#### The Bakhshali manuscript

The Bakhshali manuscript is an ancient mathematical treatise that was found in 1881 in the village of Bakhshali, approximately 80 kilometers northeast of Peshawar (then in India, now in Pakistan). Among the topics covered in this document, at least in the fragments that have been recovered, are solutions of systems of linear equations, indeterminate (Diophantine) equations of the second degree, arithmetic progressions of various types, and rational approximations of square roots (more on this below).

The manuscript features an extensive usage of decimal arithmetic — the same full-fledged positional decimal arithmetic with zero system that we use today (although the symbols for the digits are a bit different).

The manuscript appears to be a copy of an even earlier work. As Japanese scholar Takao Hayashi has noted, the manuscript includes the statement “sutra bhrantim asti” (“there is a corruption in the numbering of this sutra”), indicating that the work is a commentary on an earlier work.

Ever since its discovery in 1881, scholars have debated its age. Some, like British scholar G. R. Kaye, assigned the manuscript to the 12th century, in part because he believed that its mathematical content was derivative from Greek sources. In contrast, Rudolf Hoernle assigned the underlying manuscript to the “3rd or 4th century CE.” Similarly, Bibhutibhusan Datta concluded that the older document was dated “towards the beginning of the Christian era.” Gurjar placed it between the second century BCE and the second century CE. In a more recent analysis, Japanese scholar Takao Hayashi assigned the commentary to the seventh century, with the underlying original not much older. (See this paper for references.)

#### Recent tests by the Bodelian Library

Recently the Bodelian Library in London, where the Bakhshali manuscript has been housed for decades, commissioned a radiocarbon dating study on the manuscript. The test results, which were announced on 14 September 2017, are quite surprising.

These tests found that the samples they examined dated from three different time periods: one from 885-993 CE, one from 680-779 CE and a third from 224-383 CE. The latter date means that at least some of the manuscript is hundreds of years older than Hayashi’s consensus date of seventh century. Indeed, the Bakhshali manuscript’s numerous usages of zero (represented by a centered dot) now means that the manuscript is the oldest known ancient artifact with zero.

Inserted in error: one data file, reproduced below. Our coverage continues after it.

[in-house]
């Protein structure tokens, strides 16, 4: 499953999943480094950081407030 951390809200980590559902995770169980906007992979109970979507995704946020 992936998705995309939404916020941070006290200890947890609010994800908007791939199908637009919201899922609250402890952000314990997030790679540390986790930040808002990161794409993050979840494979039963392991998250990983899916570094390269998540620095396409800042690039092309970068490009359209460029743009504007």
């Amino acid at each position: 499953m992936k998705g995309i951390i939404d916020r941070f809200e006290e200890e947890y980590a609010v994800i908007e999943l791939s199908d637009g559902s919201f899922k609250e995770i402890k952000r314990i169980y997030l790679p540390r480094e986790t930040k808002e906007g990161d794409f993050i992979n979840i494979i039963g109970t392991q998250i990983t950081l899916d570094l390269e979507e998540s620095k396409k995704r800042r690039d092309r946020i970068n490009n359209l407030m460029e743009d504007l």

#### Square roots in the Bakhshali manuscript

One particularly intriguing item in the Bakhshali manuscript is the following algorithm for computing square roots:

In the case of a number whose square root is to be found, divide it by the by the approximate root [the root of the nearest square number]; multiply the denominator of the resulting [ratio of the remainder to the divisor] by two; square it [the fraction just obtained]; halve it; divide it by composite fraction [the first approximation]; subtract [from the composite fraction]; [the result is] the refined root. [Translation due to M. N. Channabasappa]

In modern notation, this algorithm is as follows. To obtain the square root of a number q, start with an approximation x_{0} and then calculate, for n >= 0,

a_{n} = (q – x_{n}^{2}) / (2 x_{n})

x_{n+1} = x_{n} + a_{n} – a_{n}^{2} / (2 (x_{n} + a_{n}))

In the examples presented in the Bakhshali manuscript, this formula is used to obtain rational approximations to square roots only for integer arguments q, only for integer-valued starting values x_{0}, and is only applied once in case (even though the result after one iteration is described as the “refined root,” possibly suggesting it could be repeated). But from a modern perspective, the scheme clearly can be repeated, and in fact converges very rapidly to sqrt(q), as we shall see below.

Several explicit applications of this scheme are presented in the Bakshshali manuscript. One example is to find an accurate rational approximation to the solution of the quadratic equation 3 x^{2} / 4 + 3 x / 4 = 7000. The manuscript notes that x = (sqrt(336009) – 3) / 6, and then calculates an accurate value for sqrt(336009), starting with the approximation 579. The result obtained is

579 + 515225088 / 777307500 = 450576267588 / 777307500

This is 579.66283303325903841…, which agrees with sqrt(336009) = 579.66283303313487498… to 12-significant-digit accuracy. From a modern perspective, this happens because the Bakhshali square root algorithm is *quartically convergent* — each iteration approximately quadruples the number of correct digits in the result, provided that either exact rational arithmetic or sufficiently high precision floating-point arithmetic is used.

For additional details see the paper Ancient Indian square roots: An exercise in forensic paleo-mathematics.

#### A Eurocentric bias in historical mathematics studies?

Discoveries such as these underscore the regrettable legacy of a Eurocentric bias in traditional studies on the history of mathematics and science. Western scholars such as G. R. Kaye (mentioned above) quickly convinced themselves that artifacts such as the Bakhshali manuscript, which clearly contain sophisticated mathematical work, must have been derivative of western sources, e.g., Greek mathematics, and were unwilling to accept that groundbreaking work could have arisen elsewhere.

Most likely the redating of the Bakhshali manuscript is just the first step in the rectifying these errors and granting full recognition to early mathematical and scientific work in India, China and the Middle East. It’s about time.